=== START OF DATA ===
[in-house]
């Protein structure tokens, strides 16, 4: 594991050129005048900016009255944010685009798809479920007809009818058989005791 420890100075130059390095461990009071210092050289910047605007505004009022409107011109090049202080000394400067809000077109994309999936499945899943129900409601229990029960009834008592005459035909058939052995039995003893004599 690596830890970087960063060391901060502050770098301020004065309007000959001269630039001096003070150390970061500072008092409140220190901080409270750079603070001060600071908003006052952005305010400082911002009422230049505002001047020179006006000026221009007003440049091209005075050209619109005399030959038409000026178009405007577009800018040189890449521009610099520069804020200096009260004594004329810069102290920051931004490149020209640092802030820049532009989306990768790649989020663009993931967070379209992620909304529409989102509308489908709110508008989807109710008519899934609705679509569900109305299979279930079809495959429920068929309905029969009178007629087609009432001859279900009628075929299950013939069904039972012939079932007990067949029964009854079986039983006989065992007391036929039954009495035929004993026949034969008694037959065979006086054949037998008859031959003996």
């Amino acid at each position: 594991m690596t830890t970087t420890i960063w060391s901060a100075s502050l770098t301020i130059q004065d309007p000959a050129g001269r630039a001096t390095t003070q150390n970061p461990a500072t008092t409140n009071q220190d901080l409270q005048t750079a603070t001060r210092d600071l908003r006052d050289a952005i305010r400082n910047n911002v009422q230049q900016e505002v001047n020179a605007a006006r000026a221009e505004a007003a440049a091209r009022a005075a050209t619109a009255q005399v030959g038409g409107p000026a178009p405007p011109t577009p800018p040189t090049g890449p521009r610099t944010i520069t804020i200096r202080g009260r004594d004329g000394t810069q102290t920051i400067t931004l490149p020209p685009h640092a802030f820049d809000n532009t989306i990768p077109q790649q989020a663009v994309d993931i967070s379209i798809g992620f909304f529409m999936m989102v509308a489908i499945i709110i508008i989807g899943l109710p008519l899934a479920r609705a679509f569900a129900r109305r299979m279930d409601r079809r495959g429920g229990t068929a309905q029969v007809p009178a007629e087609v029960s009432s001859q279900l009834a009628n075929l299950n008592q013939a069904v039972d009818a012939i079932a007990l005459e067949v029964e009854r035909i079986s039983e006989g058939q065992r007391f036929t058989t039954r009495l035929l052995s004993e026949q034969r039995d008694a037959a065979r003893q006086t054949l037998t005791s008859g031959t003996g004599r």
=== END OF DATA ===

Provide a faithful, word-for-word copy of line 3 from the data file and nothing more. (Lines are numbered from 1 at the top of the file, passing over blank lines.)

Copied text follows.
């Amino acid at each position: 594991m690596t830890t970087t420890i960063w060391s901060a100075s502050l770098t301020i130059q004065d309007p000959a050129g001269r630039a001096t390095t003070q150390n970061p461990a500072t008092t409140n009071q220190d901080l409270q005048t750079a603070t001060r210092d600071l908003r006052d050289a952005i305010r400082n910047n911002v009422q230049q900016e505002v001047n020179a605007a006006r000026a221009e505004a007003a440049a091209r009022a005075a050209t619109a009255q005399v030959g038409g409107p000026a178009p405007p011109t577009p800018p040189t090049g890449p521009r610099t944010i520069t804020i200096r202080g009260r004594d004329g000394t810069q102290t920051i400067t931004l490149p020209p685009h640092a802030f820049d809000n532009t989306i990768p077109q790649q989020a663009v994309d993931i967070s379209i798809g992620f909304f529409m999936m989102v509308a489908i499945i709110i508008i989807g899943l109710p008519l899934a479920r609705a679509f569900a129900r109305r299979m279930d409601r079809r495959g429920g229990t068929a309905q029969v007809p009178a007629e087609v029960s009432s001859q279900l009834a009628n075929l299950n008592q013939a069904v039972d009818a012939i079932a007990l005459e067949v029964e009854r035909i079986s039983e006989g058939q065992r007391f036929t058989t039954r009495l035929l052995s004993e026949q034969r039995d008694a037959a065979r003893q006086t054949l037998t005791s008859g031959t003996g004599r």